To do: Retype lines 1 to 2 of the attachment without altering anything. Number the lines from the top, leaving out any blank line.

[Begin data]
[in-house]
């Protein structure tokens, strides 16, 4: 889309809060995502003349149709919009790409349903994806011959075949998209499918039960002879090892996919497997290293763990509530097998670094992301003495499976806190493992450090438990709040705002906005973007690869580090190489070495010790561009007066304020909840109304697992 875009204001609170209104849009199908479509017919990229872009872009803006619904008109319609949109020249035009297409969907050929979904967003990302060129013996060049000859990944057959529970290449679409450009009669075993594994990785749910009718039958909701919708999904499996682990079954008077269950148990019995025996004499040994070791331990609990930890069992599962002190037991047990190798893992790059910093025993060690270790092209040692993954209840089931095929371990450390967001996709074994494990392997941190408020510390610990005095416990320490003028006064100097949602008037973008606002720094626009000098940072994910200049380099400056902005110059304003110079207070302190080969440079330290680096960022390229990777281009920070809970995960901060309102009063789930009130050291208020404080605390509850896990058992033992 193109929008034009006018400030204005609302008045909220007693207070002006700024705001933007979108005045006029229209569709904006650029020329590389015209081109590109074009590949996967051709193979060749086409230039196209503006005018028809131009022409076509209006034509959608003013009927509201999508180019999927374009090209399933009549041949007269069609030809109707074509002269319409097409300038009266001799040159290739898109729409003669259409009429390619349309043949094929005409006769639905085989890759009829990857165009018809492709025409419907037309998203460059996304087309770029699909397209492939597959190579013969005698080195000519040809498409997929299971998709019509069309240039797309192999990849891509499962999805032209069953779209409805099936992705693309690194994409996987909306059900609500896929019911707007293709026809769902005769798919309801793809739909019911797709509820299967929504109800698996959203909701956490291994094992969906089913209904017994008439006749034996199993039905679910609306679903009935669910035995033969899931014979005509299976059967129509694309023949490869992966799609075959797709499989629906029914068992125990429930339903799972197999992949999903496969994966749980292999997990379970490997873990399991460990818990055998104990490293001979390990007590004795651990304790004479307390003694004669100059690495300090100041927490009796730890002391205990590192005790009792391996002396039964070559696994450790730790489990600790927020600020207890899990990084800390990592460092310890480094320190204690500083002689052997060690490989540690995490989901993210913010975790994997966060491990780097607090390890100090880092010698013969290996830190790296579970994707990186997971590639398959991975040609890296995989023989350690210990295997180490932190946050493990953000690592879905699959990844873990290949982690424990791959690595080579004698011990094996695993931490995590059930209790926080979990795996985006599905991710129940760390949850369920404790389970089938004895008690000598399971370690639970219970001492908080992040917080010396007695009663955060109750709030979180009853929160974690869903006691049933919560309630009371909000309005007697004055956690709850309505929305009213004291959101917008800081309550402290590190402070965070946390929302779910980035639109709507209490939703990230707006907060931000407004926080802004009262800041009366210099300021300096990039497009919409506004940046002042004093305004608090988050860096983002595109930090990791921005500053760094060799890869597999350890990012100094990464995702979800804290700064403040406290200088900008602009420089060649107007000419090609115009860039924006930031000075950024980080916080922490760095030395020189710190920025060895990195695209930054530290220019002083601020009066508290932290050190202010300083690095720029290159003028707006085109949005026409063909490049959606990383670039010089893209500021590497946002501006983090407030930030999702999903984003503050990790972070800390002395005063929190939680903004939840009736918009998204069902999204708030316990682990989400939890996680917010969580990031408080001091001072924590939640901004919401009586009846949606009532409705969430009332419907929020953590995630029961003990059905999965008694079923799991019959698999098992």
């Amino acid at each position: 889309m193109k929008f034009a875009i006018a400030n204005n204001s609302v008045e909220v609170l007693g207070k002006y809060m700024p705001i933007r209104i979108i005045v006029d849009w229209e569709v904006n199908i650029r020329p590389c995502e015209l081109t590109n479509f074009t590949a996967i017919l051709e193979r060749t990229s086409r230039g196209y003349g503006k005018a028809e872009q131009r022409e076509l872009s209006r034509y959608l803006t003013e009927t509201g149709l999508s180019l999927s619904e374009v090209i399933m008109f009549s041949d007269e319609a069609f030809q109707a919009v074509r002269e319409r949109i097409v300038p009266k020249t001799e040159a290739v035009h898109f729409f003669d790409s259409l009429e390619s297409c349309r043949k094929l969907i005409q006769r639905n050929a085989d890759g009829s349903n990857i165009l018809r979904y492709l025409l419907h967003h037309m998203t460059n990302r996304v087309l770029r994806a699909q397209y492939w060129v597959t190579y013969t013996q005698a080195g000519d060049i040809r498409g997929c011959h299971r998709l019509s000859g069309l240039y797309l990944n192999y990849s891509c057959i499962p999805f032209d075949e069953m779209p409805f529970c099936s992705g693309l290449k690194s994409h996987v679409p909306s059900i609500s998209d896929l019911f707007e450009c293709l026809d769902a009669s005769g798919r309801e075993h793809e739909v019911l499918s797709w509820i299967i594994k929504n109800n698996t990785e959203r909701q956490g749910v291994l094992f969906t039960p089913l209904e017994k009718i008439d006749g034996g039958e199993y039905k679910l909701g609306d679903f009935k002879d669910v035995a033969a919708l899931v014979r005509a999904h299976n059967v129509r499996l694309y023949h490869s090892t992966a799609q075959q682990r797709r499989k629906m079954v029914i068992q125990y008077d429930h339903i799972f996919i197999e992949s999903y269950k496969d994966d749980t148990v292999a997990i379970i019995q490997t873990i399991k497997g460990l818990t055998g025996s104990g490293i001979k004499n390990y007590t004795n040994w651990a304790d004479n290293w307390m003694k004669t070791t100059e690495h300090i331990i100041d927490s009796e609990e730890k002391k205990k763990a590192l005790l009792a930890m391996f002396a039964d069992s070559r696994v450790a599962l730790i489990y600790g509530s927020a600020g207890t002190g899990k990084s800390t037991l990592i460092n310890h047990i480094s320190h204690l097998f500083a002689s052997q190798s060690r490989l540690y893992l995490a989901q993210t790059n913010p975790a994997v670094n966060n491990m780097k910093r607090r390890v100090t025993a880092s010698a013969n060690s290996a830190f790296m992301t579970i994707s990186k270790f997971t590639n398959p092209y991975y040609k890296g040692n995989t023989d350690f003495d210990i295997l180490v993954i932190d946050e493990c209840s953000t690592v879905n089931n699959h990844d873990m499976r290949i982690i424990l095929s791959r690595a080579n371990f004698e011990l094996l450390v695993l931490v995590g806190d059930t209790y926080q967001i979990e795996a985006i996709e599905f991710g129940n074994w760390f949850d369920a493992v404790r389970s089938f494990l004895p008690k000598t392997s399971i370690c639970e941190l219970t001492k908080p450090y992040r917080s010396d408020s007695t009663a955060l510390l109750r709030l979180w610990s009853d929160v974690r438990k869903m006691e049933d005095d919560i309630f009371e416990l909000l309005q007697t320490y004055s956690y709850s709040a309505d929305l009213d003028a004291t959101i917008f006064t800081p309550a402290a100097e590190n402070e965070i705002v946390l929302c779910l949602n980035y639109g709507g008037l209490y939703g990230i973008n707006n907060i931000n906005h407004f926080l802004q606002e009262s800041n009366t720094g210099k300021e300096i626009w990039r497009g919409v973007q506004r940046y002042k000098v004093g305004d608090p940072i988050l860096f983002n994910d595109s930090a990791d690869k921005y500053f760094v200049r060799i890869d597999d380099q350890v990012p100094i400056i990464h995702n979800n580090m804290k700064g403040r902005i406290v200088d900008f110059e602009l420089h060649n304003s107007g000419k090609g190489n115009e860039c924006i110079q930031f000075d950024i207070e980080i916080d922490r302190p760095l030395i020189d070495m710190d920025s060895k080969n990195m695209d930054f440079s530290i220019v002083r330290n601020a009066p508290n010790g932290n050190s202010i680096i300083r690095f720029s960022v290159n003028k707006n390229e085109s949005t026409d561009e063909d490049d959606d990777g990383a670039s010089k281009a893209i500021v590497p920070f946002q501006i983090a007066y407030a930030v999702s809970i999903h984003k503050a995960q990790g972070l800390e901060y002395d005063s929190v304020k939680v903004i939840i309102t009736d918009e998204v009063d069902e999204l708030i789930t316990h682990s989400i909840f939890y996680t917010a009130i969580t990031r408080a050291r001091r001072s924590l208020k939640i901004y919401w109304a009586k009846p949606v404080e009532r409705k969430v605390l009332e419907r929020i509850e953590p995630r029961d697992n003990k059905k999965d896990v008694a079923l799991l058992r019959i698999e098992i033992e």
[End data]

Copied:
[in-house]
């Protein structure tokens, strides 16, 4: 889309809060995502003349149709919009790409349903994806011959075949998209499918039960002879090892996919497997290293763990509530097998670094992301003495499976806190493992450090438990709040705002906005973007690869580090190489070495010790561009007066304020909840109304697992 875009204001609170209104849009199908479509017919990229872009872009803006619904008109319609949109020249035009297409969907050929979904967003990302060129013996060049000859990944057959529970290449679409450009009669075993594994990785749910009718039958909701919708999904499996682990079954008077269950148990019995025996004499040994070791331990609990930890069992599962002190037991047990190798893992790059910093025993060690270790092209040692993954209840089931095929371990450390967001996709074994494990392997941190408020510390610990005095416990320490003028006064100097949602008037973008606002720094626009000098940072994910200049380099400056902005110059304003110079207070302190080969440079330290680096960022390229990777281009920070809970995960901060309102009063789930009130050291208020404080605390509850896990058992033992 193109929008034009006018400030204005609302008045909220007693207070002006700024705001933007979108005045006029229209569709904006650029020329590389015209081109590109074009590949996967051709193979060749086409230039196209503006005018028809131009022409076509209006034509959608003013009927509201999508180019999927374009090209399933009549041949007269069609030809109707074509002269319409097409300038009266001799040159290739898109729409003669259409009429390619349309043949094929005409006769639905085989890759009829990857165009018809492709025409419907037309998203460059996304087309770029699909397209492939597959190579013969005698080195000519040809498409997929299971998709019509069309240039797309192999990849891509499962999805032209069953779209409805099936992705693309690194994409996987909306059900609500896929019911707007293709026809769902005769798919309801793809739909019911797709509820299967929504109800698996959203909701956490291994094992969906089913209904017994008439006749034996199993039905679910609306679903009935669910035995033969899931014979005509299976059967129509694309023949490869992966799609075959797709499989629906029914068992125990429930339903799972197999992949999903496969994966749980292999997990379970490997873990399991460990818990055998104990490293001979390990007590004795651990304790004479307390003694004669100059690495300090100041927490009796730890002391205990590192005790009792391996002396039964070559696994450790730790489990600790927020600020207890899990990084800390990592460092310890480094320190204690500083002689052997060690490989540690995490989901993210913010975790994997966060491990780097607090390890100090880092010698013969290996830190790296579970994707990186997971590639398959991975040609890296995989023989350690210990295997180490932190946050493990953000690592879905699959990844873990290949982690424990791959690595080579004698011990094996695993931490995590059930209790926080979990795996985006599905991710129940760390949850369920404790389970089938004895008690000598399971370690639970219970001492908080992040917080010396007695009663955060109750709030979180009853929160974690869903006691049933919560309630009371909000309005007697004055956690709850309505929305009213004291959101917008800081309550402290590190402070965070946390929302779910980035639109709507209490939703990230707006907060931000407004926080802004009262800041009366210099300021300096990039497009919409506004940046002042004093305004608090988050860096983002595109930090990791921005500053760094060799890869597999350890990012100094990464995702979800804290700064403040406290200088900008602009420089060649107007000419090609115009860039924006930031000075950024980080916080922490760095030395020189710190920025060895990195695209930054530290220019002083601020009066508290932290050190202010300083690095720029290159003028707006085109949005026409063909490049959606990383670039010089893209500021590497946002501006983090407030930030999702999903984003503050990790972070800390002395005063929190939680903004939840009736918009998204069902999204708030316990682990989400939890996680917010969580990031408080001091001072924590939640901004919401009586009846949606009532409705969430009332419907929020953590995630029961003990059905999965008694079923799991019959698999098992």